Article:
The power of music to heal
I attended the “Music and Medicine” conference, hosted by the Irish World Academy in association with the Graduate Medical School, University of Limerick, today.
Some very interesting presentations, and of particular interest to me is the work being done by music therapists in the cancer setting.
In the current edition of Hospital News is an article on this very subject by Ron Foster. The article focuses on children in an oncology setting, but the benefits are far reaching and it gives a flavour of what can be achieved with music therapy.
Windsor Regional Hospital was one of the first in Canada to introduce a music therapy program in 2003 that included music in treatment plans in the hospital’s complex continuing care and cancer programs. It was a joint collaboration of the hospital, the Windsor Symphony Orchestra and the Music Therapy Centre at the University of Windsor’s School of Music.
A number of studies since the 1950’s indicate that music improves pain relief, enhances the quality of life for people who are ill and has a huge effect on a person’s mood. It is said that music creates an immune response that affects the patient physically, producing an emotional and cognitive response.
Music is said to make a difference to people with mental health and cognitive needs, Alzheimer’s disease, acute and chronic pain, substance abuse and learning and behavior disorders. The music therapy program treats the whole person, not just the body and can include music improvisation, drumming, songwriting, performance and relaxation. “Music profoundly influences our lives and improves the quality of life for everyone. It is amazing to see the reaction of patients, families and staff when music drifts through the hallways.” says Sandy Curtis, the original project coordinator.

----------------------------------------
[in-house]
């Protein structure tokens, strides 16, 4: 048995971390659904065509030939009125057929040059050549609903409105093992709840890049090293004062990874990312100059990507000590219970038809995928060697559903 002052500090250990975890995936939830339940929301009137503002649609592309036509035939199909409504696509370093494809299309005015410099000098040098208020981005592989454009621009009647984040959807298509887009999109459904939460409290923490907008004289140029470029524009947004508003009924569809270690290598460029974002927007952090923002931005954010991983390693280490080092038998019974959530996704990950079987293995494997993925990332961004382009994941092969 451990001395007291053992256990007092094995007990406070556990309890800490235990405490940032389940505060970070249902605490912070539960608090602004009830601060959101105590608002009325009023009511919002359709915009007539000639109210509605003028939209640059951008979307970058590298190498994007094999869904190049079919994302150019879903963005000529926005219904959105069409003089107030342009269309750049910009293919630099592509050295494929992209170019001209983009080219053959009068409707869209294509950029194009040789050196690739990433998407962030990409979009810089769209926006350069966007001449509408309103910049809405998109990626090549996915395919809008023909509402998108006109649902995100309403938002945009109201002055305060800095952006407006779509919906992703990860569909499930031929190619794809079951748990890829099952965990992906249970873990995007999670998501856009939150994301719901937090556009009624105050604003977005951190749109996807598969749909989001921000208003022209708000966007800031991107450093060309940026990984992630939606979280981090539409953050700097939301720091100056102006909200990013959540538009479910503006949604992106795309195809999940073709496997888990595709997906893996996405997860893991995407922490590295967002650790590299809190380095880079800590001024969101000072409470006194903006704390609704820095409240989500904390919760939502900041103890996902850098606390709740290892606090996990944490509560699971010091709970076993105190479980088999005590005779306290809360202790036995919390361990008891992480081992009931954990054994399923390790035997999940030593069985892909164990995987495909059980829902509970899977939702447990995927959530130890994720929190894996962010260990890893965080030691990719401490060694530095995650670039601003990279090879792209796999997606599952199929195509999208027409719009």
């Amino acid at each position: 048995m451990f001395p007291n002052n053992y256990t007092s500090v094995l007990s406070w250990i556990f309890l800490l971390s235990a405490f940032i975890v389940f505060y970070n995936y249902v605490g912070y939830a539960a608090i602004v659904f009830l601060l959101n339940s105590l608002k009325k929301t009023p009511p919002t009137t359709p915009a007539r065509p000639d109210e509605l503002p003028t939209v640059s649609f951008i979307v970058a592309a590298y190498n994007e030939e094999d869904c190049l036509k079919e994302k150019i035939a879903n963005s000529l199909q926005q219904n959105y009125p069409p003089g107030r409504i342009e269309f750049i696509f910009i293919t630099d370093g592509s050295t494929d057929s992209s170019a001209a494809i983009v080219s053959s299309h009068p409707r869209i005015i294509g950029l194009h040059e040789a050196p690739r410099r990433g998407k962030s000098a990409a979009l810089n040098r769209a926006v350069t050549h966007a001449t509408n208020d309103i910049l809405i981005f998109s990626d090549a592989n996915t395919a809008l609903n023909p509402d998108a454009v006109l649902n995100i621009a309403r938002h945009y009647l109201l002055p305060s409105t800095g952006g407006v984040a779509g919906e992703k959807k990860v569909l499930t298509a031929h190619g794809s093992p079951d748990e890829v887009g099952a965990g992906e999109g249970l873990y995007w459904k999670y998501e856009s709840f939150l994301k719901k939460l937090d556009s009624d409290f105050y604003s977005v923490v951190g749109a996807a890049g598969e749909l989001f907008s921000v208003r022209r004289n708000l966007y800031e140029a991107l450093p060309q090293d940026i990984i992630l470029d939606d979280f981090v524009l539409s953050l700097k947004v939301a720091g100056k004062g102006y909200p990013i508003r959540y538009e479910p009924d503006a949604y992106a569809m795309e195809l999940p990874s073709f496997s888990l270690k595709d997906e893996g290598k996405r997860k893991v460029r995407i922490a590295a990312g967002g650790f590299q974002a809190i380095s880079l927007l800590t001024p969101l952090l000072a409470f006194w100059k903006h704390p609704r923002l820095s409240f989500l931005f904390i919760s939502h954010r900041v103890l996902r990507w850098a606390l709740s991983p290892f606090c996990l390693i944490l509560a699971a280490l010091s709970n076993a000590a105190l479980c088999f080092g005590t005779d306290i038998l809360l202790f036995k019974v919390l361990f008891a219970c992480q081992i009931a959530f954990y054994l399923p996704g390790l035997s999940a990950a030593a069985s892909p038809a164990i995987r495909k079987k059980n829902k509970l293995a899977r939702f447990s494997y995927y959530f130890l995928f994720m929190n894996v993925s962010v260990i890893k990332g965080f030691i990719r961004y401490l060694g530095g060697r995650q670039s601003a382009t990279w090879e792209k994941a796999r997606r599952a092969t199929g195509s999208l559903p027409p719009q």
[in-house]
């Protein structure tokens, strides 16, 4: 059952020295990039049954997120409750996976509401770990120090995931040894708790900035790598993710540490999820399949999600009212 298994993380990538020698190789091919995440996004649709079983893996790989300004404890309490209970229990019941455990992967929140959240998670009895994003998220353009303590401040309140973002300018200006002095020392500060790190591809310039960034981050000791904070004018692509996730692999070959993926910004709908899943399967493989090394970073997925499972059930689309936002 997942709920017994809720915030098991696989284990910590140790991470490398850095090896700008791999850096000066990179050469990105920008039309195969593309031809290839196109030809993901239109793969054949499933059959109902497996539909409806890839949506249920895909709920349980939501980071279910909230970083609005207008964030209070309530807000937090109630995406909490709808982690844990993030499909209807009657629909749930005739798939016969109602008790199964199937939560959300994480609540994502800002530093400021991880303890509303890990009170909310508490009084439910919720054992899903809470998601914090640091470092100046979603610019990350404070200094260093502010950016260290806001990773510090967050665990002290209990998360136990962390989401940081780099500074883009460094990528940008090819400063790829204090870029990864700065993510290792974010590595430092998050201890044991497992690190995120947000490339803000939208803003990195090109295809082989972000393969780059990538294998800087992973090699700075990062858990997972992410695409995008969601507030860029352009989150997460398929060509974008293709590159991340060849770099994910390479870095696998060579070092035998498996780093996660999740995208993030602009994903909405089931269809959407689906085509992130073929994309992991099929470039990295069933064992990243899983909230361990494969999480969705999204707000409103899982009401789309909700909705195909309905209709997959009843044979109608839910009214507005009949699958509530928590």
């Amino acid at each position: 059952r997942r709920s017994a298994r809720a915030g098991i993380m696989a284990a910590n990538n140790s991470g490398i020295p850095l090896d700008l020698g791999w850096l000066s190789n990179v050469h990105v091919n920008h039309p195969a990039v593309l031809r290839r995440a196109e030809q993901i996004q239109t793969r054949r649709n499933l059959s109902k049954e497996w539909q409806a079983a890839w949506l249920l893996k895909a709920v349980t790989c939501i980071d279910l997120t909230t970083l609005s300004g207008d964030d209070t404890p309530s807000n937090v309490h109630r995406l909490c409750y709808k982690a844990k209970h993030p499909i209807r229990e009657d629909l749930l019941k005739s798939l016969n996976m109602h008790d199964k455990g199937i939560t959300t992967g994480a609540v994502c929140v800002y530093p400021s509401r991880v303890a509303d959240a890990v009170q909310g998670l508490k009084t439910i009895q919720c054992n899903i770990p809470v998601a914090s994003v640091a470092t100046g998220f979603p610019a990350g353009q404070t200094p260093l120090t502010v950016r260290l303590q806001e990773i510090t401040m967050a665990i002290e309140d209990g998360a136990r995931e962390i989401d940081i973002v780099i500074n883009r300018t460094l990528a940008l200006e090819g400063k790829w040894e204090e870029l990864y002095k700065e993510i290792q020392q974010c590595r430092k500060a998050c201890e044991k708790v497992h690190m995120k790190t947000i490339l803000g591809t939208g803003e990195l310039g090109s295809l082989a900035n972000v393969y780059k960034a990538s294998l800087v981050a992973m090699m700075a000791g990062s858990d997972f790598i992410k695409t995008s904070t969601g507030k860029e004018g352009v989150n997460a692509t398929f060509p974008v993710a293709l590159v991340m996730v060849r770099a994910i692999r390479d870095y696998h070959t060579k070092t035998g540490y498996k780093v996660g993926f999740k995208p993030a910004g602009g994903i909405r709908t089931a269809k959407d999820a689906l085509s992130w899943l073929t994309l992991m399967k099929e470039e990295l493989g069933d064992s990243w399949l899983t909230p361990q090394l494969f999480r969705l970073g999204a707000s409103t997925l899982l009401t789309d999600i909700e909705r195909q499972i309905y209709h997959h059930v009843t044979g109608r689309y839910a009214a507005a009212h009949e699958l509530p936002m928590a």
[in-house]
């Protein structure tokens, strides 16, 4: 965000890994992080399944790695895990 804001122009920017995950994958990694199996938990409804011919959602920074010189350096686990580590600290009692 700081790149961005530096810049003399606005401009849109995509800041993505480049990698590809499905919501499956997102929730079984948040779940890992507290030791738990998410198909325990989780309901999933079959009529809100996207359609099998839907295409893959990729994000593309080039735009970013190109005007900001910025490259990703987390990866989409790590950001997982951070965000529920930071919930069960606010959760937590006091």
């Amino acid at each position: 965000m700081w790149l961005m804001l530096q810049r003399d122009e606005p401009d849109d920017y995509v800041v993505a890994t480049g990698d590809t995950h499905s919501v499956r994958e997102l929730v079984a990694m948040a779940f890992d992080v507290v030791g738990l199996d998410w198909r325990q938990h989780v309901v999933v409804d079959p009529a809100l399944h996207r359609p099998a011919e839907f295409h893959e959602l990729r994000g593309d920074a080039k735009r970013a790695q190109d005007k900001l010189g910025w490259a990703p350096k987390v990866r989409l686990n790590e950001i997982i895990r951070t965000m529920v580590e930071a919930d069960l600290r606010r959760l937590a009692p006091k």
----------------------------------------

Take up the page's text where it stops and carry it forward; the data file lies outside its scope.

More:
Windsor Regional Hospital also expanded upon the idea and developed an In Concert with Wellness program for patients, families, visitors and staff. Through donor generosity, a grand piano was acquired for the lobby to introduce and encourage community musicians, both professional and amateur to perform to a varied and enlightened audience. “We recognize that healing is not just physiological and that environment can contribute greatly to a patient’s well-being,” says David Musyj, President and CEO. “The music can be heard drifting up the elevators and does lift the spirits of all those in the hospital.”
The Music Therapy in Medicine Program combines the remarkable creative and healing powers of music to enhance quality of life. The magic of music lies in its unique capacity to reach out simultaneously on many different levels – physically, emotionally and spiritually, making it a powerful tool for change. Music Therapy can make a difference between isolation and interaction, pain and comfort, dependence and empowerment and between demoralization and dignity.
You can read the article in its entirety here
Related Post: Music and Medicine Conference